Blowing Out Sprinklers

Sprinklers form a very important part of the piping system of any place. In some countries where the climates are not hot all the time, there\’s s snow and it\’s very cold, chances are the sprinklers can be blocked, which will in turn block the piping system. And, the rest won\’t turn out well.

So in order to prevent this from happening, there are many steps and precautions that need to be taken care of. For starters, we have to make sure that the piping system has been designed and is equipped in a way that it can sustain itself during the extremely cold weather. It\’s hard to imagine that even in the cold weather pipes can get affected, but that is definitely the case specially in places where it is cold more than it is hot.

Blowing out the sprinklers will help to prevent water from freezing in your pipes and damaging them, if you are living in a place where the frost level extends to your sprinkler pipes. If you mistakenly blew out the sprinkler, the head will shoot a self-propelled rocket, air compressor oil entering your drinking water or busted up pipes. Here are the steps on how to do the right way of blowing out the sprinklers.

You will need:

  1. Air compressor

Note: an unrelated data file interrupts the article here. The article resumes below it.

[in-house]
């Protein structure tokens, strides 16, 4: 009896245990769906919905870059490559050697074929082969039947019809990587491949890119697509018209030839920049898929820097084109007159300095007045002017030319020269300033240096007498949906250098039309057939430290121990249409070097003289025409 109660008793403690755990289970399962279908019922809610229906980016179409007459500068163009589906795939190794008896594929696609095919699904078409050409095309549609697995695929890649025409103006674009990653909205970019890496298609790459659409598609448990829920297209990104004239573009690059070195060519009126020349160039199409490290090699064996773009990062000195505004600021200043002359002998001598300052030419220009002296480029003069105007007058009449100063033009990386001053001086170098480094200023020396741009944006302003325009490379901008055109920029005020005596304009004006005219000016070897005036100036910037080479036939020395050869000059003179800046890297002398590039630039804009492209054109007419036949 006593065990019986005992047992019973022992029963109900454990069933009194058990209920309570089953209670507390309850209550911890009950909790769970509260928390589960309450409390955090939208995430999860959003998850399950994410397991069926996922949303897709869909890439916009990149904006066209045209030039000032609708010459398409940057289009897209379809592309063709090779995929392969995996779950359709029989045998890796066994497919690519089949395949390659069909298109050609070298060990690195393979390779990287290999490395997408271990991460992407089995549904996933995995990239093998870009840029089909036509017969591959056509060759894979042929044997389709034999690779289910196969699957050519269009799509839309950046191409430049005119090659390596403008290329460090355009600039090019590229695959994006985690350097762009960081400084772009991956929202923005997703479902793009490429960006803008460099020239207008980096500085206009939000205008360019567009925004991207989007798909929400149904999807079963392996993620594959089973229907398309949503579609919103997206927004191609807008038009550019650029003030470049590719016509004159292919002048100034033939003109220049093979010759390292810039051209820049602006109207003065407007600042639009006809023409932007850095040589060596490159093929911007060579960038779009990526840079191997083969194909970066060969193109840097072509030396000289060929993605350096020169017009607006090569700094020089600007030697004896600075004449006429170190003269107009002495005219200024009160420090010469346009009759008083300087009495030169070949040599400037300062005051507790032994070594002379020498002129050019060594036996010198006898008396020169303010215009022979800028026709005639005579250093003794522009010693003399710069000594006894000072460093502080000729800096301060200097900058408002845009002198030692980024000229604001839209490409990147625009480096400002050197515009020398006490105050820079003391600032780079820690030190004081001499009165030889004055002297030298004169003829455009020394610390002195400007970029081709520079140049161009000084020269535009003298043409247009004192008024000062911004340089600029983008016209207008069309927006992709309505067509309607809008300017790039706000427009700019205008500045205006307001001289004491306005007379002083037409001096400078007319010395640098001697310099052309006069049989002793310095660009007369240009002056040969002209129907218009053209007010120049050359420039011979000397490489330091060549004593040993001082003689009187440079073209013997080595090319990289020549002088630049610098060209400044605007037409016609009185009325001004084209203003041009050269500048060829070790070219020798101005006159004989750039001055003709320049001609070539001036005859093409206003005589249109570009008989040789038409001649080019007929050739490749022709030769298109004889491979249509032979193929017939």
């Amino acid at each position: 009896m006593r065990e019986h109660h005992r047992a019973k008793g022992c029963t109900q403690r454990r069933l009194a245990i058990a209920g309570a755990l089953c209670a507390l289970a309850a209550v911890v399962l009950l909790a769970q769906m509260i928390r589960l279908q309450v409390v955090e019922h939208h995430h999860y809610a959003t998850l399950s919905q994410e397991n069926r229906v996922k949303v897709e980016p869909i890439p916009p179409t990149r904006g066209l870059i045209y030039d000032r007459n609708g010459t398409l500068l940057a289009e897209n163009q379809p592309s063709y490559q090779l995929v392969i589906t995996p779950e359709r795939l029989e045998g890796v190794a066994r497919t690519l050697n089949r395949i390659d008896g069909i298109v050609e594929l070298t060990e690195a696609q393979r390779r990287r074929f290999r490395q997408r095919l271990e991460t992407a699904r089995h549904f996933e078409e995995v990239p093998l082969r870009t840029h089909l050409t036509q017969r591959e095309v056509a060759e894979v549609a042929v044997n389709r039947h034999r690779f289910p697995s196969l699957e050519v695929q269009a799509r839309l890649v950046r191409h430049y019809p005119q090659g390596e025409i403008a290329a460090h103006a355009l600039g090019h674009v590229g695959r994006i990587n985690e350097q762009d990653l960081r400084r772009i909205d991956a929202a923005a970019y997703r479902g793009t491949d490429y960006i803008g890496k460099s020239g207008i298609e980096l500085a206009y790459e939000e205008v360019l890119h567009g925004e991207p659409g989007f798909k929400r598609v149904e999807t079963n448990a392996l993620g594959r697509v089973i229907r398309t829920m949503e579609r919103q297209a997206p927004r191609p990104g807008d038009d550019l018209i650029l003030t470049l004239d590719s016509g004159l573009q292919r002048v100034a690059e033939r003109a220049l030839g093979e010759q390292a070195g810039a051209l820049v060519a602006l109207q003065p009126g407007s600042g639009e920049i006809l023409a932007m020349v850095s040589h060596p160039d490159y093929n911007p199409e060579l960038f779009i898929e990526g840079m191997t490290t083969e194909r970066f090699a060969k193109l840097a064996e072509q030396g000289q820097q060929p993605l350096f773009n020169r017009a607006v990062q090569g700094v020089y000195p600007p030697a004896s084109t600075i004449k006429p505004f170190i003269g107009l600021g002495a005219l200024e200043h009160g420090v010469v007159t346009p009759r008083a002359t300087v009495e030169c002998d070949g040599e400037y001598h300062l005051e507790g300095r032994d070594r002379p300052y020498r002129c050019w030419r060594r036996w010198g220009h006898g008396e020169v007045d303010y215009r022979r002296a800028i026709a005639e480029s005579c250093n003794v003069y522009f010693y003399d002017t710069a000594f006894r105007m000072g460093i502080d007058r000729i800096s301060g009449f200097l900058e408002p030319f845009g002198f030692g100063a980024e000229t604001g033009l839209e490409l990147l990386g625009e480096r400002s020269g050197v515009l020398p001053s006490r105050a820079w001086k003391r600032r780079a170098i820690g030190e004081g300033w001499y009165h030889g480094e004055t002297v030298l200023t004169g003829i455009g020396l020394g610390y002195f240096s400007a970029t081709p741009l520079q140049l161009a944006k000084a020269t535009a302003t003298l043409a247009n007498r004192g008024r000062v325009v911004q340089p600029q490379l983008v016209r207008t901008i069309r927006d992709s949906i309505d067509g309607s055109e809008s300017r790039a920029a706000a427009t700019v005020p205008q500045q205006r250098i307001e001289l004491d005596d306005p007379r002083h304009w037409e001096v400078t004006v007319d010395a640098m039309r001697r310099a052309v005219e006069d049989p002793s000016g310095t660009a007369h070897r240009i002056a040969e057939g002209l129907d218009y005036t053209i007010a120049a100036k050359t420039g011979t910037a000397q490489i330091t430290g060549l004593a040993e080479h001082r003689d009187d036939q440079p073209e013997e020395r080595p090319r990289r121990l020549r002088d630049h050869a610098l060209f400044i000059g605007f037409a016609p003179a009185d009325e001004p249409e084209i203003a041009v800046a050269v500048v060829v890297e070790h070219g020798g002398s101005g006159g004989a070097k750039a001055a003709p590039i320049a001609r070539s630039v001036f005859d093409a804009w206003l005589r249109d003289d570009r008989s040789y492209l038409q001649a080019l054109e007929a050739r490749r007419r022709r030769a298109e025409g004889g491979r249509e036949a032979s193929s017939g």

1. First, turn off the water supply to your sprinkler system and open the drain on the supply line. Close the drain after the supply line drains.
  2. You can purchase or borrow an air compressor with the suitable amount of cubic feet per minute. In general uses, most houses need at least 50 cubic feet per minute air compressors. For professional usage, you can use 125 cubic feet per minute for pipes up to 3 inches in a diameter and an air compressor with 250 cubic feet per minute for anything larger.
  3. Then, remove the back flow preventer, which is located after the irrigation shut off valve. Connect the air compressor to the back flow preventer rise. You have to make sure that the air does not pass through the pump or the back flow preventer as damage will definitely occur.
  4. Next, open valve at the highest elevation or the last valve before closing the rest of the valves. Turn off the air compressor. Keep monitoring the pressure and temperature. The pipes will melt if there is too much hot air getting in, so avoid pressure exceeding 50 PSI. You should stop for every two to three minutes to allow the air compressor to cool before continuing.
  5. Wait only until the air exits the valve and then you can turn off the air compressor; otherwise just wait until it has done its job.
  6. When it is done, you should turn off the air compressor. You can close the valve and open the next valve in line. Repeat the steps for each valve. You may need to open the last valve before turning off the air compressor and putting the back flow preventer back in place.

Image Credit:

Flickr CC

Additional Reading:

Sprinklers & Watering Systems (Garden Maintenance)

Sprinklers & Drip Systems: The Right System for Your Yard, Step-by-step Sprinkler Installation, Building Effective Drip Systems